- I. A. Basheti, E. Qunaibi, S. A. Bosnic-Anticevich et al., “User error with Diskus and Turbuhaler by asthma patients and pharmacists in Jordan and Australia,” Respiratory Care, vol. 56, no. 12, pp. 1916–1923, 2011.
- W. Cain, G. Cable, and J. Oppenheimer, “The ability of the community pharmacist to learn the proper actuation techniques of inhaler devices,” Journal of Allergy and Clinical Immunology, vol. 108, pp. 918–920, 2001.
- B. Zimmerman, “Self-efficacy: an essential motive to learn,” Contemporary Educational Psychology, vol. 25, no. 1, pp. 85–91, 2000.
- S. Erickson, H. Landino, B. Zarowitz, and D. Kirking, “Pharmacists’ understanding of patient education on metered-dose inhaler technique,” Annals of Pharmacotherapy, vol. 34, no. 11, pp. 1249–1256, 2000.
- S. Erickson, A. Chang, C. Johnson, and L. Gruppen, “Lecture versus web tutorial for pharmacy students’ learning of MDI technique,” Annals of Pharmacotherapy, vol. 37, no. 4, pp. 500–505, 2003.
- D. Rebuck and B. Dzyngel, “The effect of structured versus conventional inhaler education in medical housestaff,” Journal of Asthma, vol. 33, no. 6, pp. 385–393, 1996.
- D. Resnick and R. Gold, “Physicians’ metered dose inhaler technique after a single teaching session,” Annals of Allergy, Asthma and Immunology, vol. 76, no. 2, pp. 145–148, 1996.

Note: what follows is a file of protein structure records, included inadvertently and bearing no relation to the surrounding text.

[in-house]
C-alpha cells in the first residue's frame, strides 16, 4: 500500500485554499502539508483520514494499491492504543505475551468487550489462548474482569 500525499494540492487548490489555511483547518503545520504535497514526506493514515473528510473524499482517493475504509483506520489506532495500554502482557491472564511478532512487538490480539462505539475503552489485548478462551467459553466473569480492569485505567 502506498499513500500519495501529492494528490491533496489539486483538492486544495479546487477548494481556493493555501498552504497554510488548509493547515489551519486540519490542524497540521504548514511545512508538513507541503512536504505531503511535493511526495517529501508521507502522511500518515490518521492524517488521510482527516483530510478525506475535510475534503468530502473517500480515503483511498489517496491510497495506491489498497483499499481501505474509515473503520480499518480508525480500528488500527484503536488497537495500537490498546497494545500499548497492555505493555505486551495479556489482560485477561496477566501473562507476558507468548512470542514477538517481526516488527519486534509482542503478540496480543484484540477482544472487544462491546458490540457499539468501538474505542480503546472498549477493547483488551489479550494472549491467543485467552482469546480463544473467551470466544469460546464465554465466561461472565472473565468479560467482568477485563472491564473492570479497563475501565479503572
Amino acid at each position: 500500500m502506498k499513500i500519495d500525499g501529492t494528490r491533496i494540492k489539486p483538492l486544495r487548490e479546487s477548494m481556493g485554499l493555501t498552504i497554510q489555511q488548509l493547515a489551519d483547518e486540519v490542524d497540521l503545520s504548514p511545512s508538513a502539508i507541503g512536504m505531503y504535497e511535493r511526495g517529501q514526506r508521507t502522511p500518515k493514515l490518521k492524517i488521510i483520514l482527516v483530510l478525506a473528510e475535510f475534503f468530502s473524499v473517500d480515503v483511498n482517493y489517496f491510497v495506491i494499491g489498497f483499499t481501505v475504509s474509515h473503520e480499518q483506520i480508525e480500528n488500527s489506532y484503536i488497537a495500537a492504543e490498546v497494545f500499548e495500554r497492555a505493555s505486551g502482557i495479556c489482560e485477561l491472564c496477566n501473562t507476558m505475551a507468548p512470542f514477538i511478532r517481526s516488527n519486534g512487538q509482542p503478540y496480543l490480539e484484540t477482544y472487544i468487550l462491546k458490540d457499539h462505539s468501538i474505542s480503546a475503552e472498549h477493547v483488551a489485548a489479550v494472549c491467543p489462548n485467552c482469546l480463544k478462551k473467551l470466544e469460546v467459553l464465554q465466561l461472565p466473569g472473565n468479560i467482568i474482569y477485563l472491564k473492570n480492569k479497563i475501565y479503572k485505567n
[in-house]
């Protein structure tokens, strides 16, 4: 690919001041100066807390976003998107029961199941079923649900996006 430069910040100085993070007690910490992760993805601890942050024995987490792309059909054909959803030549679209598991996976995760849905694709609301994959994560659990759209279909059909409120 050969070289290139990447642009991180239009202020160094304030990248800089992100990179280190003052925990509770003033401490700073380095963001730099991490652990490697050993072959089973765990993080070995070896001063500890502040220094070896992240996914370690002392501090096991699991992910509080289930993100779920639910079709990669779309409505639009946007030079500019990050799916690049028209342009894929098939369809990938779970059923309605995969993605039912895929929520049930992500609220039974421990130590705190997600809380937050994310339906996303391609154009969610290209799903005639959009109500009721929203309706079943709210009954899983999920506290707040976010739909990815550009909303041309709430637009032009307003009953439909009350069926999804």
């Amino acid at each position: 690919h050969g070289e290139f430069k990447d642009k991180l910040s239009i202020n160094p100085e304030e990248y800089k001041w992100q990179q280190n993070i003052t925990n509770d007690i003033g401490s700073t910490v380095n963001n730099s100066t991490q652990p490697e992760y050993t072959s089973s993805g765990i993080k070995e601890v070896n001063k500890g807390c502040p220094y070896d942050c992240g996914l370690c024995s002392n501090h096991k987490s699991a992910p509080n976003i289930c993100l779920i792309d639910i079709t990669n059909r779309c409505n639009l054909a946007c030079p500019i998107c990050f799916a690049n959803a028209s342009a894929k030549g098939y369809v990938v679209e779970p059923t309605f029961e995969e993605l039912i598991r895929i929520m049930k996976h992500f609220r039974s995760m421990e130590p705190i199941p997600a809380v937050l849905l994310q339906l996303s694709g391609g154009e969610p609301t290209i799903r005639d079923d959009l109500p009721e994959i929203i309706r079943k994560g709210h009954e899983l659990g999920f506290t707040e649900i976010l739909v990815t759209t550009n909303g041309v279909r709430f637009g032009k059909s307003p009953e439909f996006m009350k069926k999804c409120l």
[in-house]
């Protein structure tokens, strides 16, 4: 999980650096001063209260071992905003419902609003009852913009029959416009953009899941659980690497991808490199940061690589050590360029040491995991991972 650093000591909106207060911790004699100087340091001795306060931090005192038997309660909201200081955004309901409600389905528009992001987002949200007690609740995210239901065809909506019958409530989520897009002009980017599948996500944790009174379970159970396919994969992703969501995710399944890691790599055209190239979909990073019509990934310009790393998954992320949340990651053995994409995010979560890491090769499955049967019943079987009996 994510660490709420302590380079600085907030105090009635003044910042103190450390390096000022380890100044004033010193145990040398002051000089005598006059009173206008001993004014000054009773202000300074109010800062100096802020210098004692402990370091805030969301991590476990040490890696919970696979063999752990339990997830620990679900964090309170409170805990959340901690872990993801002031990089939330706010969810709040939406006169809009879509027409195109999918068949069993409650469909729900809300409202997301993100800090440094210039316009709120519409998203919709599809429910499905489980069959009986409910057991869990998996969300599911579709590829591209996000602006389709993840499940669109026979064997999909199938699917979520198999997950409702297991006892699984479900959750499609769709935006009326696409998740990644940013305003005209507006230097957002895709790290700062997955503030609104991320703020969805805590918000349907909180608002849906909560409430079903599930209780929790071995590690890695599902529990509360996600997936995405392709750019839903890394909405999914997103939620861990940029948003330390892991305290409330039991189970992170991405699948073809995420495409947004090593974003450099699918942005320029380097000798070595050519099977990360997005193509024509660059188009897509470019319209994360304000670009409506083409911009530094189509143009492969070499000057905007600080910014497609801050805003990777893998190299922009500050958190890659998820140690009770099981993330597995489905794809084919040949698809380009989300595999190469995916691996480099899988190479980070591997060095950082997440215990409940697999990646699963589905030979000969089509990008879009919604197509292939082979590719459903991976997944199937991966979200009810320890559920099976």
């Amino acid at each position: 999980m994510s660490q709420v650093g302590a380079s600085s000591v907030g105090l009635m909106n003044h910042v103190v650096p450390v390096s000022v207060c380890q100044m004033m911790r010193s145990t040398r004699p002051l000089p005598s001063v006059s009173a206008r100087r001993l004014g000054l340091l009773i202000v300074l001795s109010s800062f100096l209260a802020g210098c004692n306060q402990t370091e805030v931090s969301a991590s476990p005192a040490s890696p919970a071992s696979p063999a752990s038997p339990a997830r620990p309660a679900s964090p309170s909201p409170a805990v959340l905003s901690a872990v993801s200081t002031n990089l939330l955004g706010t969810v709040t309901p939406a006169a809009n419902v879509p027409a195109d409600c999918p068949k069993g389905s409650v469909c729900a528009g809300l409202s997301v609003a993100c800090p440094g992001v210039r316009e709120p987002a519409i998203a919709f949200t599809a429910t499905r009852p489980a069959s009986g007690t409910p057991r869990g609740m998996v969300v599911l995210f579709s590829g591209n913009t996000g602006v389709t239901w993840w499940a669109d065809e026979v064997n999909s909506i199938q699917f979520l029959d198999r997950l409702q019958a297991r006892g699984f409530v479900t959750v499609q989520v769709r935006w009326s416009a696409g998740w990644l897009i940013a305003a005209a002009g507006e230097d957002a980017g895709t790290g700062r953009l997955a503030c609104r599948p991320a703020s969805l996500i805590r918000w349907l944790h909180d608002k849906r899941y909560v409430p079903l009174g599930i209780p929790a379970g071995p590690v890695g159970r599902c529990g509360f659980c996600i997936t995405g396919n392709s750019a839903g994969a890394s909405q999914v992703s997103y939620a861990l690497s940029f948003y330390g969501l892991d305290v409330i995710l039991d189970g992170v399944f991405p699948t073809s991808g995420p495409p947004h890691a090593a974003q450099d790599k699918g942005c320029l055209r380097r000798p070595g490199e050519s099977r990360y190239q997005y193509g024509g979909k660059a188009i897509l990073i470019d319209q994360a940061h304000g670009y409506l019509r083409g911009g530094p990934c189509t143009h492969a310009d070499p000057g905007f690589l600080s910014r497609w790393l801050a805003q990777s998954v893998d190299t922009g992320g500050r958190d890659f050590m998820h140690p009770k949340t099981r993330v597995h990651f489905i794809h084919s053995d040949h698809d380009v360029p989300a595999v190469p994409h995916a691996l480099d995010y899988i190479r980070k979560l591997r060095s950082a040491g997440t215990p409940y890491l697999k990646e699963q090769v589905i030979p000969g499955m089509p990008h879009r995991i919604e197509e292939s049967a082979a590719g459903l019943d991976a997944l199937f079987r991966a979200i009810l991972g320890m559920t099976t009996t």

- I. Basheti, A. Natsheh, W. Ammari, S. Khater, E. Qunaibi, and S. Bosnic-Anticevich, “Education on Correct Inhaler Technique in Pharmacy Schools: Barriers and Needs,” Tropical Journal of Pharmaceutical Research, vol. 14, no. 4, pp. 715–722, 2015.
- I. Basheti, “The effect of simulation in training pharmacy students on correct device technique,” American Journal of Pharmaceutical Education, vol. 78, no. 10, p. 177, 2014.
- J. Sanchis, I. Gich, and S Pedersen, “Systematic review of errors in inhaler use: has patient technique improved over time?” Chest, vol. 150, no. 2, pp. 394–406, 2016.
- T. Comolet and R. Rakotomalala, “Do health workers practice what they preach? A study of knowledge, opinions and practices of health care professionals, with respect to their own health, in Madagascar,” Sante, vol. 10, no. 1, pp. 5–10, 2000.
Copyright © 2018 Mariam Toumas-Shehata et al. This is an open access article distributed under the Creative Commons Attribution License, which permits unrestricted use, distribution, and reproduction in any medium, provided the original work is properly cited.